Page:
Research published in the American Journal of Psychiatry demonstrates that elderly patients who are cognitively intact and diagnosed with major depression may have low levels of amyloid beta 42 (Aß-42) in cerebral spinal fluid (CSF).
Aß-42 has been implicated in Alzheimer’s disease as the main component of plaques. According to the authors, amyloid beta peptides also induce a depressive state in rodents and disrupt major neurotransmitter systems linked to depression. The authors assessed whether major depression was associated with CSF levels of amyloid beta, tau protein, and F2-isoprostanes in elderly individuals with major depressive disorder and age-matched nondepressed comparison subjects.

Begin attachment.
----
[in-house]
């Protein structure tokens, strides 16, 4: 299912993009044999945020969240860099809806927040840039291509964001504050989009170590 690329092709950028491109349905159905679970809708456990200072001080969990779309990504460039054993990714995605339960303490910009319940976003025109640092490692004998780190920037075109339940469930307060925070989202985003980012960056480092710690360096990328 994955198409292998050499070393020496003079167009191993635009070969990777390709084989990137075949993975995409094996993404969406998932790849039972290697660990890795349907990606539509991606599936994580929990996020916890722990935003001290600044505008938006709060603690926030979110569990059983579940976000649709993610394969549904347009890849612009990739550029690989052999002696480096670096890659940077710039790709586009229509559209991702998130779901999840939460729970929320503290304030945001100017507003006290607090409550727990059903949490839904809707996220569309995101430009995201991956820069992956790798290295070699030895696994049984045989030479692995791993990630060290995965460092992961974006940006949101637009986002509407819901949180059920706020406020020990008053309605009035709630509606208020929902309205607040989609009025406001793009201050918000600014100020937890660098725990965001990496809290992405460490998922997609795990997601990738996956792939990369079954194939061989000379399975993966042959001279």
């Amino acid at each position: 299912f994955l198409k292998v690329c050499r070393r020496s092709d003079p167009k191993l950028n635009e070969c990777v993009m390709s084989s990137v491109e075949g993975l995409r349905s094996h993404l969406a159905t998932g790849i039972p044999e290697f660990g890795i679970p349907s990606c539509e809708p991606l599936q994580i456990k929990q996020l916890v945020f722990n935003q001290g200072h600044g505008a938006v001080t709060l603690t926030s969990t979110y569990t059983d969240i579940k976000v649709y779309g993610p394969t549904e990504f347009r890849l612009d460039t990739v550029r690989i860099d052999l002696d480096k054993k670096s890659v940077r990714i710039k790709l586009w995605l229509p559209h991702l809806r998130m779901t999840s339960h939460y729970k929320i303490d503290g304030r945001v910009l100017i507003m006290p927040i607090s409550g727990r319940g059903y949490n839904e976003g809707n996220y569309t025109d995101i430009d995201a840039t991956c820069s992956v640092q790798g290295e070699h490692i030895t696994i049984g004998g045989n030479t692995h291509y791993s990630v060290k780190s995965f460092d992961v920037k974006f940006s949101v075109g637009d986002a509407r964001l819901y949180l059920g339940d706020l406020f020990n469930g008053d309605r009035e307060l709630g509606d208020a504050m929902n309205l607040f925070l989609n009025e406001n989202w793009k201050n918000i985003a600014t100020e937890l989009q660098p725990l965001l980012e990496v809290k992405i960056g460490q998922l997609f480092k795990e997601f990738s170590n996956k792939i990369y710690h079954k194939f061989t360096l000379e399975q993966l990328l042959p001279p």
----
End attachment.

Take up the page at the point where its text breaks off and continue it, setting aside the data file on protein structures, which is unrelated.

Results revealed that amyloid beta 42 levels were significantly lower in the major depression group (n=28) relative to the comparison group (n=19), and amyloid beta 40 levels were lower but only approaching statistical significance. In contrast, isoprostane levels were higher in the major depression group. No differences were observed in total and phosphorylated tau proteins across conditions. Antidepressant use was not associated with differences in amyloid beta 42 levels.
The study concluded that reduction in CSF levels of amyloid beta 42 may be related to increased brain amyloid beta plaques or decreased soluble amyloid beta production in elderly individuals with major depression relative to nondepressed comparison subjects. The researchers point out that “these results may have implications for our understanding of the pathophysiology of major depression and for the development of treatment strategies.”